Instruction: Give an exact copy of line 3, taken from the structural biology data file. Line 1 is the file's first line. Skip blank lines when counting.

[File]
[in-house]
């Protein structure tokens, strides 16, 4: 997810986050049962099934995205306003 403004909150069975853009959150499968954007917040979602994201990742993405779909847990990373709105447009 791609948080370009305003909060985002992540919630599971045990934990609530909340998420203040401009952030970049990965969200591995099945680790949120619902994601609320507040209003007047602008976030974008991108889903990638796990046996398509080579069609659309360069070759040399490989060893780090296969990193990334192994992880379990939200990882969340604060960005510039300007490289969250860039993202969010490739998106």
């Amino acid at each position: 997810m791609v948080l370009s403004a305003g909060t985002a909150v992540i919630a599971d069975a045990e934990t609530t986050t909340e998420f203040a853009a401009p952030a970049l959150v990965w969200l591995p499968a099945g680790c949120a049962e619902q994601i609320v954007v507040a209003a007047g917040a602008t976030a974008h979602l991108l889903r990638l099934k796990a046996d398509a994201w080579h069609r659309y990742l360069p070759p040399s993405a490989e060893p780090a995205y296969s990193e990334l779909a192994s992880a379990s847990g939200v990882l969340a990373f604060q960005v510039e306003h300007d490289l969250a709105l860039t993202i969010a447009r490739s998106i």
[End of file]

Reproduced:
């Amino acid at each position: 997810m791609v948080l370009s403004a305003g909060t985002a909150v992540i919630a599971d069975a045990e934990t609530t986050t909340e998420f203040a853009a401009p952030a970049l959150v990965w969200l591995p499968a099945g680790c949120a049962e619902q994601i609320v954007v507040a209003a007047g917040a602008t976030a974008h979602l991108l889903r990638l099934k796990a046996d398509a994201w080579h069609r659309y990742l360069p070759p040399s993405a490989e060893p780090a995205y296969s990193e990334l779909a192994s992880a379990s847990g939200v990882l969340a990373f604060q960005v510039e306003h300007d490289l969250a709105l860039t993202i969010a447009r490739s998106i």